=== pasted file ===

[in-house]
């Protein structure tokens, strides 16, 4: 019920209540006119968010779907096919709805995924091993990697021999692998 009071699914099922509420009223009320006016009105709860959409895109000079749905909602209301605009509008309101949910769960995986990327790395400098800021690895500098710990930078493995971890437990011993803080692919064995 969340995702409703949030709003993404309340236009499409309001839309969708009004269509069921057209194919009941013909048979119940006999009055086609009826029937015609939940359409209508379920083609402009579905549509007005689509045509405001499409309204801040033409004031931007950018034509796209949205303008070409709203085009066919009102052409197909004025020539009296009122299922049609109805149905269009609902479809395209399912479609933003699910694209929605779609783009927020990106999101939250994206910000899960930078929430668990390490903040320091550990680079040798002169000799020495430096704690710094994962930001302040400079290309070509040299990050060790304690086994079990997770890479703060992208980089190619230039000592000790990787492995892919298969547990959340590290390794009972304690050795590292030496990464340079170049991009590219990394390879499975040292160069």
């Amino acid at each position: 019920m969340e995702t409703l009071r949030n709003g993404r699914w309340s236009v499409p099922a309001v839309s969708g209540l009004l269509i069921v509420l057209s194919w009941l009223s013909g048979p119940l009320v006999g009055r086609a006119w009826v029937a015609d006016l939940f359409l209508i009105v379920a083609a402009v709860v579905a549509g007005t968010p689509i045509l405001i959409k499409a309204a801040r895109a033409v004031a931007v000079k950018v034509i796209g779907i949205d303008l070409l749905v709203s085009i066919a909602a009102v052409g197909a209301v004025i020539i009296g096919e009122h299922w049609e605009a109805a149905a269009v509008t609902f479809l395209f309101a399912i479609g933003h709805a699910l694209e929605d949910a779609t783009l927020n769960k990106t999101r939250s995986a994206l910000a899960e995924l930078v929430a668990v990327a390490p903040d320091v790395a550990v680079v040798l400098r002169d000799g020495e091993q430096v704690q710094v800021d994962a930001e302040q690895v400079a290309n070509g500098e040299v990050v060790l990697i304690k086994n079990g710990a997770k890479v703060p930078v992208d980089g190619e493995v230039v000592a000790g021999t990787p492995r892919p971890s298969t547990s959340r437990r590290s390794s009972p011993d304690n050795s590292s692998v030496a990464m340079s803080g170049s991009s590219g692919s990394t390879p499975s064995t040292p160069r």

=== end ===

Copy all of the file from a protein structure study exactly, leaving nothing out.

[in-house]
């Protein structure tokens, strides 16, 4: 019920209540006119968010779907096919709805995924091993990697021999692998 009071699914099922509420009223009320006016009105709860959409895109000079749905909602209301605009509008309101949910769960995986990327790395400098800021690895500098710990930078493995971890437990011993803080692919064995 969340995702409703949030709003993404309340236009499409309001839309969708009004269509069921057209194919009941013909048979119940006999009055086609009826029937015609939940359409209508379920083609402009579905549509007005689509045509405001499409309204801040033409004031931007950018034509796209949205303008070409709203085009066919009102052409197909004025020539009296009122299922049609109805149905269009609902479809395209399912479609933003699910694209929605779609783009927020990106999101939250994206910000899960930078929430668990390490903040320091550990680079040798002169000799020495430096704690710094994962930001302040400079290309070509040299990050060790304690086994079990997770890479703060992208980089190619230039000592000790990787492995892919298969547990959340590290390794009972304690050795590292030496990464340079170049991009590219990394390879499975040292160069």
């Amino acid at each position: 019920m969340e995702t409703l009071r949030n709003g993404r699914w309340s236009v499409p099922a309001v839309s969708g209540l009004l269509i069921v509420l057209s194919w009941l009223s013909g048979p119940l009320v006999g009055r086609a006119w009826v029937a015609d006016l939940f359409l209508i009105v379920a083609a402009v709860v579905a549509g007005t968010p689509i045509l405001i959409k499409a309204a801040r895109a033409v004031a931007v000079k950018v034509i796209g779907i949205d303008l070409l749905v709203s085009i066919a909602a009102v052409g197909a209301v004025i020539i009296g096919e009122h299922w049609e605009a109805a149905a269009v509008t609902f479809l395209f309101a399912i479609g933003h709805a699910l694209e929605d949910a779609t783009l927020n769960k990106t999101r939250s995986a994206l910000a899960e995924l930078v929430a668990v990327a390490p903040d320091v790395a550990v680079v040798l400098r002169d000799g020495e091993q430096v704690q710094v800021d994962a930001e302040q690895v400079a290309n070509g500098e040299v990050v060790l990697i304690k086994n079990g710990a997770k890479v703060p930078v992208d980089g190619e493995v230039v000592a000790g021999t990787p492995r892919p971890s298969t547990s959340r437990r590290s390794s009972p011993d304690n050795s590292s692998v030496a990464m340079s803080g170049s991009s590219g692919s990394t390879p499975s064995t040292p160069r």